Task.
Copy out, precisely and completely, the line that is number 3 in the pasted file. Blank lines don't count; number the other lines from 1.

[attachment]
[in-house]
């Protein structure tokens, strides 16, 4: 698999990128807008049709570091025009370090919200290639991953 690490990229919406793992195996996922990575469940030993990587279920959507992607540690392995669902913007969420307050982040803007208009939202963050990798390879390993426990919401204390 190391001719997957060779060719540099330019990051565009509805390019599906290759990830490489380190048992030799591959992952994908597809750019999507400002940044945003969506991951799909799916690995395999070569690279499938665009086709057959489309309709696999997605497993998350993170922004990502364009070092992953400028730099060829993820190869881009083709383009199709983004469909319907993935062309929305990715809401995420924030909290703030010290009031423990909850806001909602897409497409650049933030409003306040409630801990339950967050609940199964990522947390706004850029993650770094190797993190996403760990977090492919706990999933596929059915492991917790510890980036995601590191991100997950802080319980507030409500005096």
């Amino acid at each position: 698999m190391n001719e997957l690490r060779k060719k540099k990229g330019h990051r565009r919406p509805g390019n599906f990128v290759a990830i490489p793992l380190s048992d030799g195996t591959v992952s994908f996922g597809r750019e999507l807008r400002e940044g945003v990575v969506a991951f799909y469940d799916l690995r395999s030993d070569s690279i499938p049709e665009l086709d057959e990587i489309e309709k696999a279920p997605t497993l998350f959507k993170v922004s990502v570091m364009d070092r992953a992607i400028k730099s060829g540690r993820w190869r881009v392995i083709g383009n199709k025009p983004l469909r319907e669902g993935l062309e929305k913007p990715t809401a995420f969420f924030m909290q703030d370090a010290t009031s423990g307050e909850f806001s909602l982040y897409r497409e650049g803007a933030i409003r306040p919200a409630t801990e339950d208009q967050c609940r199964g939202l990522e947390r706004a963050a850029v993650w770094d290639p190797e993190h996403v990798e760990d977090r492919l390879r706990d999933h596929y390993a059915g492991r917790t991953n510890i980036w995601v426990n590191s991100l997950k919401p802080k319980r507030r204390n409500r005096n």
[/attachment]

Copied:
């Amino acid at each position: 698999m190391n001719e997957l690490r060779k060719k540099k990229g330019h990051r565009r919406p509805g390019n599906f990128v290759a990830i490489p793992l380190s048992d030799g195996t591959v992952s994908f996922g597809r750019e999507l807008r400002e940044g945003v990575v969506a991951f799909y469940d799916l690995r395999s030993d070569s690279i499938p049709e665009l086709d057959e990587i489309e309709k696999a279920p997605t497993l998350f959507k993170v922004s990502v570091m364009d070092r992953a992607i400028k730099s060829g540690r993820w190869r881009v392995i083709g383009n199709k025009p983004l469909r319907e669902g993935l062309e929305k913007p990715t809401a995420f969420f924030m909290q703030d370090a010290t009031s423990g307050e909850f806001s909602l982040y897409r497409e650049g803007a933030i409003r306040p919200a409630t801990e339950d208009q967050c609940r199964g939202l990522e947390r706004a963050a850029v993650w770094d290639p190797e993190h996403v990798e760990d977090r492919l390879r706990d999933h596929y390993a059915g492991r917790t991953n510890i980036w995601v426990n590191s991100l997950k919401p802080k319980r507030r204390n409500r005096n």